Imagine that. So few of the people or organizations contacted wanted to talk about this issue of corruption in commercial construction – and by association of public sector projects, the government –  that it made it difficult to get a firm vision of what is going on. In fact, the report relied on many anonymous sources in some instances to get the information needed to make an assessment.In spite of this aura of reluctance and opposition to prying questions, the report did manage to uncover some revealing ways our public projects are at risk for corruption… and the way our government makes this possible.

The report in question was released informally to me recently following an FOI request, and confirms much of what I have reported here in many stories over the last few years. I recommend a read of the entire report, for the insight it offers into the problems facing large public projects here in B.C.

Here are some highlights:

  • Investigators found that the most vulnerable aspect of the commercial construction process, including public projects, was the procurement process ( bid process) and project management. Sources indicated officials responsible for procurement were often uninformed about the cost of construction project costs and the lack of accountability and transparency in the bidding process across Canada was noted.
  • Investigators found many factors that contributed to an environment where bribery and fraud flourished and were nearly impossible to detect,including the large scale of public projects,the uniqueness and complexity of projects,the concealment of some items of work by others, the lack of transparency in the industry and the extent of government involvement.
  • Situations that facilitate the formation of construction cartels and bribery, included the size of the project. Some projects like dams, power plants and highways that are extremely large in nature and costly,making it easier to hide bribes and over inflated  claims. It was also noted these larger projects often have a limited number of bidders, and those bidders are often well known to public officials and other bidders, again facilitating bribes and cartels.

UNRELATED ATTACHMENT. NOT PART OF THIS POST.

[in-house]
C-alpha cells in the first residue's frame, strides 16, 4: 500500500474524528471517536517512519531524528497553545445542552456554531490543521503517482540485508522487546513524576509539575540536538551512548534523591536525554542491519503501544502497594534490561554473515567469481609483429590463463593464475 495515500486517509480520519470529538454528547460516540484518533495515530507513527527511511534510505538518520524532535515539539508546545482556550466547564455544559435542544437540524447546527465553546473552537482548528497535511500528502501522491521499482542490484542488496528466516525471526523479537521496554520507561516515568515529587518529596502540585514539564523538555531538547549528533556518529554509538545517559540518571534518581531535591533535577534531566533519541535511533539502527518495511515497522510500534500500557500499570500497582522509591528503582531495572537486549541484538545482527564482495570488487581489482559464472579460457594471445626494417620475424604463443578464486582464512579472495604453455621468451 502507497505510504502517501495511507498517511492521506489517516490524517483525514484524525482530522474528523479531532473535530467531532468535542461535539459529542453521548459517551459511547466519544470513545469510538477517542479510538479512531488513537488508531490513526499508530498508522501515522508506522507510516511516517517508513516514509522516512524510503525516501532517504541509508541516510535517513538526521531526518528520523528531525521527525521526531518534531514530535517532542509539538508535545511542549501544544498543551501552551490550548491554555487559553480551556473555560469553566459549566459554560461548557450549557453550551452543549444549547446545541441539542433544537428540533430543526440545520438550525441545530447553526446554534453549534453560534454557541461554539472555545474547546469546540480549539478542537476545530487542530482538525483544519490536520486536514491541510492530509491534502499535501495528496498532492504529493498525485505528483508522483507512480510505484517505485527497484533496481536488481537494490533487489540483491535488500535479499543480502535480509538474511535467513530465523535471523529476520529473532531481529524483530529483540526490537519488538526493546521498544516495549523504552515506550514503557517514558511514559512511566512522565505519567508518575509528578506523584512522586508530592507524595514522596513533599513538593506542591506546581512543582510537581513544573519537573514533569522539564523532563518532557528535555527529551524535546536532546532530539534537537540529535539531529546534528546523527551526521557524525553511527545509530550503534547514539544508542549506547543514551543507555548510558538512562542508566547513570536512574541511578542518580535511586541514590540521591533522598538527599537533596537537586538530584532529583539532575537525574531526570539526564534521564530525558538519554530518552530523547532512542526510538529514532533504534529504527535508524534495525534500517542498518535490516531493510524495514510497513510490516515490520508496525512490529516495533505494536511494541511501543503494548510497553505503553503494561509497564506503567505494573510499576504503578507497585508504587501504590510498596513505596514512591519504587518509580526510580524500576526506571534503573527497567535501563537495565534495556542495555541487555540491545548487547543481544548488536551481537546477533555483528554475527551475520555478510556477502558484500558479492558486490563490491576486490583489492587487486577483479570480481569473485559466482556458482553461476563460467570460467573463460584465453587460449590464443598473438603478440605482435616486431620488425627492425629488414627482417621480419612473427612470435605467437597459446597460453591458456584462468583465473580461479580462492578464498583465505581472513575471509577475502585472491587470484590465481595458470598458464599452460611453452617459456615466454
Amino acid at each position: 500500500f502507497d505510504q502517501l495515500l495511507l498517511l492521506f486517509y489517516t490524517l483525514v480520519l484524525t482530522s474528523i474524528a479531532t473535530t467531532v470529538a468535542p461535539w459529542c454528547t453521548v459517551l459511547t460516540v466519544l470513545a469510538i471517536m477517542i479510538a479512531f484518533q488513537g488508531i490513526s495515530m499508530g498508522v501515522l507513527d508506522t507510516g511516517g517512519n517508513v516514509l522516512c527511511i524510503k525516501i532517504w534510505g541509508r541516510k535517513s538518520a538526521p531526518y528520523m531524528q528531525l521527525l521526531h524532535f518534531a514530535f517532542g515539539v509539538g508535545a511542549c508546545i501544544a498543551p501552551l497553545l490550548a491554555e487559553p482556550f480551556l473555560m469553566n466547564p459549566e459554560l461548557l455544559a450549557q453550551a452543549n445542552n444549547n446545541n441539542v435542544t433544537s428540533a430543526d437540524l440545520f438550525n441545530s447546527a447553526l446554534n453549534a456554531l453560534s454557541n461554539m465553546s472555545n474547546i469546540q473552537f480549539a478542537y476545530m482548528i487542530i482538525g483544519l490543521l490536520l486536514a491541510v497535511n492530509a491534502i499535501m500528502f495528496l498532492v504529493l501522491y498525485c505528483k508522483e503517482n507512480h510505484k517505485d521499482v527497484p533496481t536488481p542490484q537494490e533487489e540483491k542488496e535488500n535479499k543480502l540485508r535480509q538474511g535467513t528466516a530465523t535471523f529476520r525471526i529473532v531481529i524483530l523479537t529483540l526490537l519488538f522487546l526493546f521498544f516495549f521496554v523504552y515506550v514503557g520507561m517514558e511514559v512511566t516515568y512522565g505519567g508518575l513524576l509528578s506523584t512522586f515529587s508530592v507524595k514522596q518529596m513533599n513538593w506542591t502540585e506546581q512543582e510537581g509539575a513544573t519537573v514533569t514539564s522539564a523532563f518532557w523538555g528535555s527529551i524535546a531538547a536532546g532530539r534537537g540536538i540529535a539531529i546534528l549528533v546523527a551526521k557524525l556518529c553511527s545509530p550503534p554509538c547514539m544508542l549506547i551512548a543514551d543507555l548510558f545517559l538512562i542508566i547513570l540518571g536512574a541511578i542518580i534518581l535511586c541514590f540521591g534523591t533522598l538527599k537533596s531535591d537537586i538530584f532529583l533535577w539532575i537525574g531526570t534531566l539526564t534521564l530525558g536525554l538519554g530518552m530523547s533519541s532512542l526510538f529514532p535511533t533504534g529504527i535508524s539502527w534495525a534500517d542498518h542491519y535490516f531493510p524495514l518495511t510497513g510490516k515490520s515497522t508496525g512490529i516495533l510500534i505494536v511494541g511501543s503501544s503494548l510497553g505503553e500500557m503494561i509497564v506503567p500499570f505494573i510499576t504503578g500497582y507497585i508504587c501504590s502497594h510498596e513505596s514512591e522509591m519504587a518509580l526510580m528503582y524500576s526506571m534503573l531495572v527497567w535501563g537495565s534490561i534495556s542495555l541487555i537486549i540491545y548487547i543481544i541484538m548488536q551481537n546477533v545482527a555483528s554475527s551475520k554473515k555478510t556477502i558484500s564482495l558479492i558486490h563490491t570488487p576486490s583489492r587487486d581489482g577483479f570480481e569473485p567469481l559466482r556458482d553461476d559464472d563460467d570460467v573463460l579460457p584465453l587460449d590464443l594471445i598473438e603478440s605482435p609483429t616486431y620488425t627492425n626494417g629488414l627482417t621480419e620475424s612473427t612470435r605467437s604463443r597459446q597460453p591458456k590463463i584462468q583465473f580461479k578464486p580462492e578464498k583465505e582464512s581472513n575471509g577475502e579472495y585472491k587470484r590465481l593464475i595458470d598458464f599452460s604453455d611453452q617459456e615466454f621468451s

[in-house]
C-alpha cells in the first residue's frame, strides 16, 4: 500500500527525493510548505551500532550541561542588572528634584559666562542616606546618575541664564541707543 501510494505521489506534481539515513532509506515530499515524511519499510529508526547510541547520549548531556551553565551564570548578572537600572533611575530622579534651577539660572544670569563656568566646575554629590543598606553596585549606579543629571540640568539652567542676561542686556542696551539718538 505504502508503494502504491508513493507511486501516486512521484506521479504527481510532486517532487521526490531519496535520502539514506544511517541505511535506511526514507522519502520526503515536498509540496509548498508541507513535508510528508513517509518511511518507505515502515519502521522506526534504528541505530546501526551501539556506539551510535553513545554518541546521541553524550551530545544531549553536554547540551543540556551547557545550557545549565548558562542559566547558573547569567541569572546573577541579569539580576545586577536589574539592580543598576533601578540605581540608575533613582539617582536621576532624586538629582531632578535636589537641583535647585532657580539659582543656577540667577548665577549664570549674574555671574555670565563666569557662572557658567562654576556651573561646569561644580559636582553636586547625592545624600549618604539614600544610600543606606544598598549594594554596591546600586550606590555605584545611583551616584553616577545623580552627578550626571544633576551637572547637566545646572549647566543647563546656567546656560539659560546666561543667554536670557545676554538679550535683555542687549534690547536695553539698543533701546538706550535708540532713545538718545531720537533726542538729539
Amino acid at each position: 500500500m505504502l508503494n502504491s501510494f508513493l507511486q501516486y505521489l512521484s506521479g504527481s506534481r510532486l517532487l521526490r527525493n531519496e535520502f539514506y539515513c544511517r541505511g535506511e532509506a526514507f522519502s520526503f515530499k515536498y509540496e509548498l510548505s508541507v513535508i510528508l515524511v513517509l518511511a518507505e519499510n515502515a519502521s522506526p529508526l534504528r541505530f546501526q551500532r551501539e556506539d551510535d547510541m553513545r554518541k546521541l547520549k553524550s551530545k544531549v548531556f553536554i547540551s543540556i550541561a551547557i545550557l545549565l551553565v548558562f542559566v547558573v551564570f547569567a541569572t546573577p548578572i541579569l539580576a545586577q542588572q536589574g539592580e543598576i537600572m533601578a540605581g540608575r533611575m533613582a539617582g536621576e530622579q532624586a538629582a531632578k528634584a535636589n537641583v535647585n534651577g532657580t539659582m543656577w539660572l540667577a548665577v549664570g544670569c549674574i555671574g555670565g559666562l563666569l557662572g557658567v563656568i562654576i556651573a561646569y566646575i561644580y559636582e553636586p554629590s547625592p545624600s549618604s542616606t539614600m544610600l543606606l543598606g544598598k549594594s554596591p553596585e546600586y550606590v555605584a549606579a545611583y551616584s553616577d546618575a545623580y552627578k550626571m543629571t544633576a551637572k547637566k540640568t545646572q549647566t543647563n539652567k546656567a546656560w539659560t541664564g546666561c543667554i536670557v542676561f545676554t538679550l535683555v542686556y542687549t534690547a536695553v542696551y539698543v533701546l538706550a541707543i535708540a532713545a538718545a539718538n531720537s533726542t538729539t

• Lack of transparency – costs are often kept secret even when public money is being spent. Commercial confidentiality takes precedent over public interest, and publication of financial information and routine inspection of books and records which could uncover irregularities or prevent them, does not take place. ( in the case of the Sea to Sky highway project, companies participating in the project had to sign confidentiality agreements preventing them from talking about their involvement in the project in some cases, for up to 7 years, as you can read in the Sea to Sky shadow toll series on the Best Of page at the top of my site – Laila)
  • The extent of government involvement– There is significant government involvement in public projects. Even private sector projects require government approval at different levels. the power wielded by government officials in every stage of the construction process,when combined with the structural and financial complexity of these projects, makes it quite easy for unscrupulous government officials to extract large bribes from those undertaking the projects.
  • The impact of corruption in projects goes beyond bribes and fraud, to poor-quality construction and low funding for maintenance. Because much of the infrastructure is hidden behind concrete or brick, builders can cut costs, bribe inspectors to approve sub-standard construction leading to poor quality construction.  ( In Quebec, years of this kind of construction on public infrastructure is creating a problem for the province, with crumbling bridges and overpasses that need extensive rehabilitation. Will we see the same thing happen here in British Columbia with some of our major transportation and infrastructure projects? Certainly many projects have already shown evidence of substandard quality, via the expansion joints on the William R Bennett bridge in Kelowna, and the ever collapsing retaining wall on Lougheed, part of the Port Mann project. – Laila)
  • Sources in British Columbia indicated that government officials responsible for the procurement process ( tender and bidding process) lack the required experience in relation to the commercial construction process. Many who did have the experience retired or moved onto the private sector. Government officials often failed to follow their own procurement policies. ( I have explored this in detail on a previous post, where a source revealed to me that often, the officials in charge of a project will rely on employees of a bidding company for direction, via hiring them as a consultant in the process. Fairness reviewers deemed with examining the bid process for fairness, are often seen as being in a perceived conflict via work with the government on other projects- Laila)